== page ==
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SANY America, Inc. v. Turner Brothers, LLC

United States District Court, D. Massachusetts

December 19, 2016

SANY AMERICA, INC., Plaintiff
v.
TURNER BROTHERS, LLC, Defendant

          ORDER ON PLAINTIFF'S MOTION FOR A NEW TRIAL

          F. Dennis Saylor IV, United States District Judge.

         Plaintiff SANY America, Inc. manufactures and sells construction equipment. In September 2012, SANY loaned a crane to defendant, Turner Brothers, LLC, with the goal of eventually persuading Turner to buy it. The crane remained in Turner's possession for almost two years and was damaged in an accident during that period. SANY brought this action against Turner, alleging claims for conversion and replevin. On October 14, 2016, after a four-day trial, a jury delivered a verdict in favor of Turner on all claims. On October 20, 2016, the Court entered judgment to that effect. On November 11, 2016, SANY brought this motion for a new trial pursuant to Fed.R.Civ.P. 59.

         I. Weight of the Evidence

         SANY first contends that a new trial is warranted because the verdict was against the weight of the evidence. A court may grant a new trial when a jury verdict “is against the clear weight of the evidence, or is based upon evidence which is false, or will result in a clear miscarriage of justice.” Ahern v. Scholz, 85 F.3d 774, 780 (1st Cir. 1996) (quoting Phav v. Trueblood, Inc., 915 F.2d 764, 766 (1st Cir. 1990)). “Mere disagreement with the verdict will not justify the granting of a new trial.” Newell Puerto Rico, Ltd. v. Rubbermaid Inc., 20 F.3d 15, 22 (1st Cir. 1994). However, a court has wide discretion to grant a new trial and may order one “even where the verdict is supported by substantial evidence.'” Jennings v. Jones, 587 F.3d 430, 439 (1st Cir. 2009) (quoting Lama v. Borras, 16 F.3d 473, 477 (1st Cir. 1994)).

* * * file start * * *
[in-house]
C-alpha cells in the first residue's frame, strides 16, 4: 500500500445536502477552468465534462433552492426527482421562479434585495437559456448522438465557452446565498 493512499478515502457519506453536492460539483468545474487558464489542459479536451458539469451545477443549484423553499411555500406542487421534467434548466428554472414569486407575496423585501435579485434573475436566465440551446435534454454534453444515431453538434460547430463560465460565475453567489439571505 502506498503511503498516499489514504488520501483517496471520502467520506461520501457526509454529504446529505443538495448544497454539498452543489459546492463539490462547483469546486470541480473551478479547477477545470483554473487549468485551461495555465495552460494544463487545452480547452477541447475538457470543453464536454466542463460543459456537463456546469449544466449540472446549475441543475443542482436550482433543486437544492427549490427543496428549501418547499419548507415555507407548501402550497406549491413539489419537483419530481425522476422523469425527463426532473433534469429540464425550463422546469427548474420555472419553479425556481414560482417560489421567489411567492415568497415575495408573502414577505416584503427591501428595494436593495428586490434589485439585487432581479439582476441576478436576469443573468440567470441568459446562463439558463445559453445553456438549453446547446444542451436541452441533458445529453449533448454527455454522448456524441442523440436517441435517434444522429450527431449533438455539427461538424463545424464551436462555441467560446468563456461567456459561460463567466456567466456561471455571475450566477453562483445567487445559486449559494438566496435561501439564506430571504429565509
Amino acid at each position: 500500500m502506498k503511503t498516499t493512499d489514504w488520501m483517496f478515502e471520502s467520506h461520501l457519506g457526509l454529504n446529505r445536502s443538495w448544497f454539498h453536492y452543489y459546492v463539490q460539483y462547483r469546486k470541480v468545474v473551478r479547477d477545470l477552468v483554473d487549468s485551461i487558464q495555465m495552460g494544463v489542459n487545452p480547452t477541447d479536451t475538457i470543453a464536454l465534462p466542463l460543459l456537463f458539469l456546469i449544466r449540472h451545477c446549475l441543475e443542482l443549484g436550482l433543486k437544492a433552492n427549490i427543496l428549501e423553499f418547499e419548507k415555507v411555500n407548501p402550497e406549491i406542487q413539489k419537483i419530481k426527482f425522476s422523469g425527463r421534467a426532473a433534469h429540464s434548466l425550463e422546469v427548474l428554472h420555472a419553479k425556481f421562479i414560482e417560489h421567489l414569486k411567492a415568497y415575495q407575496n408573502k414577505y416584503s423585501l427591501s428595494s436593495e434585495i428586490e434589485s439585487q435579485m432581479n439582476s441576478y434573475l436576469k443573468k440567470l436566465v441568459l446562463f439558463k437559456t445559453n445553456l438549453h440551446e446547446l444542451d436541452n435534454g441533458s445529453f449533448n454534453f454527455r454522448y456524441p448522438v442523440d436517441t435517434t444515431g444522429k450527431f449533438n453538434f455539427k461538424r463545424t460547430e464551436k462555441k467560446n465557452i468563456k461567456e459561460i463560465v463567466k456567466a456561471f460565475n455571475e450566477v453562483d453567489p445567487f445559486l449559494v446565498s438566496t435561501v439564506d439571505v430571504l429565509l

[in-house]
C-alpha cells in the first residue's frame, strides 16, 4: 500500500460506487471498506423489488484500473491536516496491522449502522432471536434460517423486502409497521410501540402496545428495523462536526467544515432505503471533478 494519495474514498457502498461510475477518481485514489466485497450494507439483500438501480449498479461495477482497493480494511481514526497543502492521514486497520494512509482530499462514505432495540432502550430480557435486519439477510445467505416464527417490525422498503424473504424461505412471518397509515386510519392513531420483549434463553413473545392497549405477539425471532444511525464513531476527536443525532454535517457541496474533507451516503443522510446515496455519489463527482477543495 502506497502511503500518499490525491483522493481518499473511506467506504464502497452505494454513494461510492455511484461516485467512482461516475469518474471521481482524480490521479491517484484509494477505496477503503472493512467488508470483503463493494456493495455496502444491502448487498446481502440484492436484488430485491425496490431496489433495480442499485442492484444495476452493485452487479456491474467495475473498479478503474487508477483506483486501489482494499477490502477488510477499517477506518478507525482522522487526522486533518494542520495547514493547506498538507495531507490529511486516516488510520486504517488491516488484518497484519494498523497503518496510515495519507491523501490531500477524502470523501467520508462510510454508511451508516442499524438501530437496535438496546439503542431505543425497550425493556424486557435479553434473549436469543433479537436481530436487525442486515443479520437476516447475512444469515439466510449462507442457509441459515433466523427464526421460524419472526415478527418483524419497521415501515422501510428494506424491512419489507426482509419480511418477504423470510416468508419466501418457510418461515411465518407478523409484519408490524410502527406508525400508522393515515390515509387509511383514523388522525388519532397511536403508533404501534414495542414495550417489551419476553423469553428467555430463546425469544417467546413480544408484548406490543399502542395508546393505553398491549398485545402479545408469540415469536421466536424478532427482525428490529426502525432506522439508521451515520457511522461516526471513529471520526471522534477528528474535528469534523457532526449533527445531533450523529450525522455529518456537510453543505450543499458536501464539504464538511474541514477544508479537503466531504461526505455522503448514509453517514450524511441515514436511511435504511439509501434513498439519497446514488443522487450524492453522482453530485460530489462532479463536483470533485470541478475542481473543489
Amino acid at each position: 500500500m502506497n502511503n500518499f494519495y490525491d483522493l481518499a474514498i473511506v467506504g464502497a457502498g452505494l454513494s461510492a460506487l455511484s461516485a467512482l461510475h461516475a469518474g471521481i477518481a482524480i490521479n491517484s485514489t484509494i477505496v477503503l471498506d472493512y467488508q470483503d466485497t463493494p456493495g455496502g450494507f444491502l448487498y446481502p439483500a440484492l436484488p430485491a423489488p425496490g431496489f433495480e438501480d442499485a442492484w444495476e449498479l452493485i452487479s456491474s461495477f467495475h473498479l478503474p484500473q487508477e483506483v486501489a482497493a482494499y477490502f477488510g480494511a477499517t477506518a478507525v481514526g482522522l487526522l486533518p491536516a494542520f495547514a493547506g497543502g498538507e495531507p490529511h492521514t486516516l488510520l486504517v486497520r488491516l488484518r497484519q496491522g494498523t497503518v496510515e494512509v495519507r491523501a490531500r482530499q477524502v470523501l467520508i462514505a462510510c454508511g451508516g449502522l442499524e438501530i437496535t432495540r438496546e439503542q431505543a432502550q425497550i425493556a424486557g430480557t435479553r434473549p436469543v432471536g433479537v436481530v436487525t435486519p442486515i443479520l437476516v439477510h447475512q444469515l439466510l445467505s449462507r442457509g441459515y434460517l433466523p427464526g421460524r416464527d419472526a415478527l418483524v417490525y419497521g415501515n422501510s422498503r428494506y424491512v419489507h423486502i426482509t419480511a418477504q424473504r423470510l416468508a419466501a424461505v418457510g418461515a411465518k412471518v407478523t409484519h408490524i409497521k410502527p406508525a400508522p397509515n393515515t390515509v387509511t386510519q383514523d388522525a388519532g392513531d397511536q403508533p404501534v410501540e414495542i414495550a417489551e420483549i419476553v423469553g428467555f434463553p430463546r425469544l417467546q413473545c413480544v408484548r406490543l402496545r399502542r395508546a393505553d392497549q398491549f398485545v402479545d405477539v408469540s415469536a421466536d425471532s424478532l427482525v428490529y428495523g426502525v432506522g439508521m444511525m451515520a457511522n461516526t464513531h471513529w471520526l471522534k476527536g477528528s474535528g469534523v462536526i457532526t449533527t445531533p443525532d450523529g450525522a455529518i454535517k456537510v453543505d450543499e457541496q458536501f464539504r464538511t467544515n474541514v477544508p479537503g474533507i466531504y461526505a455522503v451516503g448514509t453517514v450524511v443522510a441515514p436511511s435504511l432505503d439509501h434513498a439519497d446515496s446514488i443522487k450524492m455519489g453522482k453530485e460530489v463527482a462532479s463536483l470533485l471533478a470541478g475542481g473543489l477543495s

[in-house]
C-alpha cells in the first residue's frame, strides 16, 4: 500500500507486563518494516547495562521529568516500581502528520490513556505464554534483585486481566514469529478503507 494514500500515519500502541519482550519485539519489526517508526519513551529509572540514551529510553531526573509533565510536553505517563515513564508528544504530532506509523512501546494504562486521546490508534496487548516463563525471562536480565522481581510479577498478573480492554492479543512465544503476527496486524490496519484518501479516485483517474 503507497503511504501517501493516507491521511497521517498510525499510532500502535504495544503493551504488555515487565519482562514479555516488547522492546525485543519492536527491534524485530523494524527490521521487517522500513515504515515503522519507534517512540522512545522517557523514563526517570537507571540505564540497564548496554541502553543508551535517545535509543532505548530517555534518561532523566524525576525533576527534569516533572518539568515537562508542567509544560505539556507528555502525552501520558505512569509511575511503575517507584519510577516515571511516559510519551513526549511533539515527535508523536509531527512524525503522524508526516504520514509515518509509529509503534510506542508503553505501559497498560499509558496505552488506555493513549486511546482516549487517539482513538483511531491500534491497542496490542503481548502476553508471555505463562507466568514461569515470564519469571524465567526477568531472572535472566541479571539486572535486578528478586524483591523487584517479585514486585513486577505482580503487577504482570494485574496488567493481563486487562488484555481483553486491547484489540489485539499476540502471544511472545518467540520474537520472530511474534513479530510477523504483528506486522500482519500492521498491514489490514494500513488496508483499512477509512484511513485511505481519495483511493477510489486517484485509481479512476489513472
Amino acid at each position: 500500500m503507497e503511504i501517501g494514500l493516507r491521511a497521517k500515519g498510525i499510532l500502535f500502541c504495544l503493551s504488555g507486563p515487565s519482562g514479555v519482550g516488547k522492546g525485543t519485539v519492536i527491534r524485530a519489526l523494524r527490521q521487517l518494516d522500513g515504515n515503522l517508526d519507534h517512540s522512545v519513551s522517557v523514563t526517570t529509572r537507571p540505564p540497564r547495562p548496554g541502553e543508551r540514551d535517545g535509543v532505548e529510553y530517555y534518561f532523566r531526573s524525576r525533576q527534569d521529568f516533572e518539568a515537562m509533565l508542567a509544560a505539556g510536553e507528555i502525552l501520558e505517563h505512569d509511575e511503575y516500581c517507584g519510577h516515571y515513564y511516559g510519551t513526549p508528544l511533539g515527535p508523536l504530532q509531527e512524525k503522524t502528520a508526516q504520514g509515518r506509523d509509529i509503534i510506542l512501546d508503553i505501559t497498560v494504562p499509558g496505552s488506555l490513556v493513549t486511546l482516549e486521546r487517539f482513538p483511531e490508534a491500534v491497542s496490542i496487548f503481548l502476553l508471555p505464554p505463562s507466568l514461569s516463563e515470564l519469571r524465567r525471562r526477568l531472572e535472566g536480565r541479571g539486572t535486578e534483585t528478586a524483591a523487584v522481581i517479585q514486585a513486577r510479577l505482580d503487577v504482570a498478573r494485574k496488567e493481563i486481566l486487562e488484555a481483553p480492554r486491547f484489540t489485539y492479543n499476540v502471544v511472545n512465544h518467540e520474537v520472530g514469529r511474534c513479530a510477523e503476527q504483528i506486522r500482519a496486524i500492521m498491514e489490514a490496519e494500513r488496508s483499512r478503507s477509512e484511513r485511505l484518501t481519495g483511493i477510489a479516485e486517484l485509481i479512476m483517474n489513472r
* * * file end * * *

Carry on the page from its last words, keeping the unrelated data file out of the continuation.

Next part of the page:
Here, the jury verdict was not against the clear weight of the evidence. It is true that SANY presented credible evidence at trial that Turner exercised wrongful control over the crane at least as early as the spring of 2014. However, that evidence was not so overwhelming or uncontroverted as to suggest that the jury's verdict resulted in a clear miscarriage of justice. Even if the Court disagrees with the verdict, it cannot make the necessary findings to grant a new trial.